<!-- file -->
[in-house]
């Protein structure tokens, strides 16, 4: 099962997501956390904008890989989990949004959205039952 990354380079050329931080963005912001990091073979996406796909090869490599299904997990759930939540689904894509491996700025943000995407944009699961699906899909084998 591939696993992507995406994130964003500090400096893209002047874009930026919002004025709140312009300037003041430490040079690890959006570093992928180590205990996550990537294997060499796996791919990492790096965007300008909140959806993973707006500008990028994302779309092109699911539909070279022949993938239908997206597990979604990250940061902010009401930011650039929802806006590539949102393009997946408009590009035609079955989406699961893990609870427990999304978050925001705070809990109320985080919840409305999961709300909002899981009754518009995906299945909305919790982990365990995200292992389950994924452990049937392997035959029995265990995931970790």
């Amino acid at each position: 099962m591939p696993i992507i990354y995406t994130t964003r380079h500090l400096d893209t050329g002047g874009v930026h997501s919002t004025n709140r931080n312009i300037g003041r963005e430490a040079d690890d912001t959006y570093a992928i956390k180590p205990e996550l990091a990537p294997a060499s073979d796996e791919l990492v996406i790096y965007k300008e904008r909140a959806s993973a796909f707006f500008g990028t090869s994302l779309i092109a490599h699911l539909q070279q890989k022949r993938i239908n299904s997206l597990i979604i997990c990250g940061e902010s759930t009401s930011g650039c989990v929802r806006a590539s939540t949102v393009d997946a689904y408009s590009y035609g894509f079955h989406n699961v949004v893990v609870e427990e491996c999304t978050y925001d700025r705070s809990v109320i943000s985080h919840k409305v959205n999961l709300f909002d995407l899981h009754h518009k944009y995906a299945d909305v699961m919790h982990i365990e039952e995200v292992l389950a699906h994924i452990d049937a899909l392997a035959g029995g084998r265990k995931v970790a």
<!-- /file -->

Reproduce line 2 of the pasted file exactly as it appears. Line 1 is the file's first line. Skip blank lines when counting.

């Protein structure tokens, strides 16, 4: 099962997501956390904008890989989990949004959205039952 990354380079050329931080963005912001990091073979996406796909090869490599299904997990759930939540689904894509491996700025943000995407944009699961699906899909084998 591939696993992507995406994130964003500090400096893209002047874009930026919002004025709140312009300037003041430490040079690890959006570093992928180590205990996550990537294997060499796996791919990492790096965007300008909140959806993973707006500008990028994302779309092109699911539909070279022949993938239908997206597990979604990250940061902010009401930011650039929802806006590539949102393009997946408009590009035609079955989406699961893990609870427990999304978050925001705070809990109320985080919840409305999961709300909002899981009754518009995906299945909305919790982990365990995200292992389950994924452990049937392997035959029995265990995931970790």